For any webinar or conference call, having your call tech in top-top shape ensures solid and clear communication. And to ensure crystal clear audio for your webinar, you need to know how to test microphones on Windows 10 and 11.
Studies show poor audio quality can become a credibility killer for a company. When people hear a garbled mess instead of crystal-clear audio, they also tend to think lowly of a speaker’s credibility. Even if there’s a video involved, lousy audio still puts a damper on things.
Plus, if audio quality takes a nosedive, listening becomes a struggle, causing your audience to tune out and possibly even leave the call.
That is why having a solid audio game should be a priority in your conference calls and webinars — and that begins with testing your microphone.
In this article, you will learn:
- why it’s important to have a good microphone setup
- a step-by-step guide on how to test microphones on Windows 10 and 11
- a quick troubleshooting guide for the most common microphone issues
The Importance of a Good Microphone Setup
Your microphone is an essential part of your audio toolkit. Whether it’s your basic computer mic, a fancy external one, or even a mic-packed device, it can shape how your audio sounds — from that annoying echo to the dreaded tin-can vibe.
However, there are plenty of ways that your input device can go awry. You might start hearing echoes when the host talks, which happens when your computer’s speakers are making noise and your microphone is picking it up.
There might also be some annoying background ambient noise, messing up your event’s sound quality and driving your attendees up the wall. Sometimes, you can’t even hear the person speaking. At other times, the sound may become too spotty due to a sluggish internet connection.
Hence, testing and troubleshooting your microphone before your conference or webinar is essential. Here’s how to test audio devices on Windows 10 and 11.
Microphone Testing in Windows 10
Before you start mic-checking, ensure your microphone is compatible with your PC. If it’s a Bluetooth microphone, pair it with your PC first. If you’re using a USB mic, check the ports — they should be in good shape, and the cables must be plugged in.
Once your mic’s connected to your PC, right-click the sound icon and select the Sound settings. In the Sound menu, you should spot your mic listed under “Input.” If it’s not already the chosen one, make it your default mic.
Then, do the following steps for testing your microphone on Windows 10:
- Open Settings. Do this by pressing the Windows key + I.
- In the Settings app, navigate to the “System” section and click “Sound.”
- In the “Sound” menu, focus on the “Input” settings. Look for the blue bar that comes to life when you talk into your mic or any recording gadget hooked up.
- If the blue bar doesn’t move when you speak on your mic, click “Troubleshoot” to let your computer diagnose and fix the problem.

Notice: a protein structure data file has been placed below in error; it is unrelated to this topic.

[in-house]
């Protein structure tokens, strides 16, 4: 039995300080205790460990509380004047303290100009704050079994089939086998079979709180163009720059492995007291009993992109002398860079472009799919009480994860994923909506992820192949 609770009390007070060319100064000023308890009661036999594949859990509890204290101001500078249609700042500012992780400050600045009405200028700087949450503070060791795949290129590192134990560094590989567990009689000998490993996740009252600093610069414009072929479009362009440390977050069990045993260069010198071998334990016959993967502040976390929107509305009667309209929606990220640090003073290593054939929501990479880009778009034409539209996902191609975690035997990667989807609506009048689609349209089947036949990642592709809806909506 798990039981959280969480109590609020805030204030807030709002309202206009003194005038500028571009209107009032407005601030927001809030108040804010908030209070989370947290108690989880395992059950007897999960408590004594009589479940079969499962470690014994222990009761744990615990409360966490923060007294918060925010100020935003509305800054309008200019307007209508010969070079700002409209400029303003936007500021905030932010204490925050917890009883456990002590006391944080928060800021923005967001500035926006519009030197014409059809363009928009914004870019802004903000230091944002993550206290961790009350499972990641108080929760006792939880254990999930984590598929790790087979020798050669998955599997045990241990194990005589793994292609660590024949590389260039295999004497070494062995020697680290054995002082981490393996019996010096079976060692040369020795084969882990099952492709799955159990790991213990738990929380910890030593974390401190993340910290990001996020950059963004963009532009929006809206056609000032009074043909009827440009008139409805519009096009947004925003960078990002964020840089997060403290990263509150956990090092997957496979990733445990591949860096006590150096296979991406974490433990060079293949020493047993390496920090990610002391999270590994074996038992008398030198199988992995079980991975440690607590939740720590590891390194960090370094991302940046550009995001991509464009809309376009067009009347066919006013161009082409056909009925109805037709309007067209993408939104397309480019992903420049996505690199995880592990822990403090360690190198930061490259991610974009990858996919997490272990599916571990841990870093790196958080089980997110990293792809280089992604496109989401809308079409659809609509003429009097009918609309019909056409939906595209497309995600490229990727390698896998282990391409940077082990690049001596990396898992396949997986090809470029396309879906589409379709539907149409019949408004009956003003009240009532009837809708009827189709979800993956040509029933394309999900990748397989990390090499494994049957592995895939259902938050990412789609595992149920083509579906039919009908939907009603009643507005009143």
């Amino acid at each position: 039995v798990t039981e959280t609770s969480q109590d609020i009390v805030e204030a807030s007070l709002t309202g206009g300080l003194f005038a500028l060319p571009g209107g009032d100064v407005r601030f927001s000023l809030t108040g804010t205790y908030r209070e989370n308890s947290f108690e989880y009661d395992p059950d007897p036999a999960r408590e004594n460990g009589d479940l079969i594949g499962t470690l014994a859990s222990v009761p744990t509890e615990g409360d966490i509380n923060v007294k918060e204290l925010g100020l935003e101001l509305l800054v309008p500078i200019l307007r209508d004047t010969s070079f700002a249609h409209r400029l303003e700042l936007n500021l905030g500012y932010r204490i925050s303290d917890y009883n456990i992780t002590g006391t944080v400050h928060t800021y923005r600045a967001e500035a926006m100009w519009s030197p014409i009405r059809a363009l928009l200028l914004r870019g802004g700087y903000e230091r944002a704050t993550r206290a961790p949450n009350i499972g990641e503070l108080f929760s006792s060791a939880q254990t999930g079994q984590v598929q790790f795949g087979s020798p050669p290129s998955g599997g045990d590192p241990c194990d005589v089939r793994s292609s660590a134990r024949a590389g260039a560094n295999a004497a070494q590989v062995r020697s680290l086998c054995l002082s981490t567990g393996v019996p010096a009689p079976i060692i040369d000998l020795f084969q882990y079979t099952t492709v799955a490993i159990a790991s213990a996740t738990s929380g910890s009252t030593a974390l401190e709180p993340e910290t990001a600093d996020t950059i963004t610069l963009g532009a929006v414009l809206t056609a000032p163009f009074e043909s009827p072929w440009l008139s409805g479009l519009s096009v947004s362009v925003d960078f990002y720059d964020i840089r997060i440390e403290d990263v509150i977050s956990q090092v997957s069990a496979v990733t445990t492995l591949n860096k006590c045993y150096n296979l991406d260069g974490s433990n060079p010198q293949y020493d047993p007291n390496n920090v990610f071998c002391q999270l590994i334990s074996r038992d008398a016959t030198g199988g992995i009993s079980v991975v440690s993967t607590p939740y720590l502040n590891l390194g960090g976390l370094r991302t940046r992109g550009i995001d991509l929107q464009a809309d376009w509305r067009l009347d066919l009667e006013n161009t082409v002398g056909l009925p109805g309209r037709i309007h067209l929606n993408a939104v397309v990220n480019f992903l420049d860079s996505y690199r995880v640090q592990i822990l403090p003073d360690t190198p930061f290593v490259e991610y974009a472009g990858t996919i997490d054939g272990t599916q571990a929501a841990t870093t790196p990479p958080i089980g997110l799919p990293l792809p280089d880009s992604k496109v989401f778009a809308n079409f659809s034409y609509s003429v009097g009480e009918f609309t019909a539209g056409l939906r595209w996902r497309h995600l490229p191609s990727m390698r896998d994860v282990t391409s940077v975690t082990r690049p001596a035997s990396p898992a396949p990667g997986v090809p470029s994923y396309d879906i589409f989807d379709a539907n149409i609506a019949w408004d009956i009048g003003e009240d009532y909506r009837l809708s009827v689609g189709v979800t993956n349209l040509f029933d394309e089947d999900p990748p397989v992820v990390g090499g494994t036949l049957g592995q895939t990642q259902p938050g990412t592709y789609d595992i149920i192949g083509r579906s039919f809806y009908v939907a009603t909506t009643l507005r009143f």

Microphone Testing in Windows 11
If you’re using Windows 11, know it has a built-in tool for the microphone test. Simply do the following steps to test your microphone:
- Click on the Start menu, then click “Settings.”
- In Settings, go to “System,” and from there, go straight to “Sound.”
- Find your microphone in the “Input” section and click on it.
- Look at your mic’s properties by clicking the “Properties” menu. There’s a slider for input volume; drag the input volume slider upwards or downwards to get your volume just right. Also, make sure the audio format settings are to your liking.
- Hit the “Start test” button.
- Chat into your microphone for a few seconds, then press “Stop test.”
If your mic’s on point, you’ll see a result percentage next to “Start test.” The resulting value should be around 75%. If you’re coming in low, just increase the input volume settings.
Troubleshooting Your Microphone Issues
A bunch of stuff can make your Windows 11 microphone act up. But before you dive into troubleshooting, start with the basics, especially if you’re using a wired mic.
Here are the things you can do to make your microphone work:
- Double-check that the mic is snugly plugged into your PC. There is no need to go down the rabbit hole of other fixes when all you need is a good old connection check before hitting the recording tab.
- Check if your mic is muted in the microphone settings.
- If it’s still not working, install Windows updates. Make sure you’re running the latest version of your operating system.
- Install the latest microphone driver using the microphone setup wizard. You might need to use an updated one.
- Make sure you’re using the right mic as the active input device. Enable it under Windows settings and set it as the default device.
- Run the Windows 11 troubleshooter.
- Restart Windows Services or services.msc.
Follow the steps above to get clear and reliable audio in your online meetings and webinars. Simply testing your microphone can be instrumental in delivering a professional and engaging webinar experience to your audience.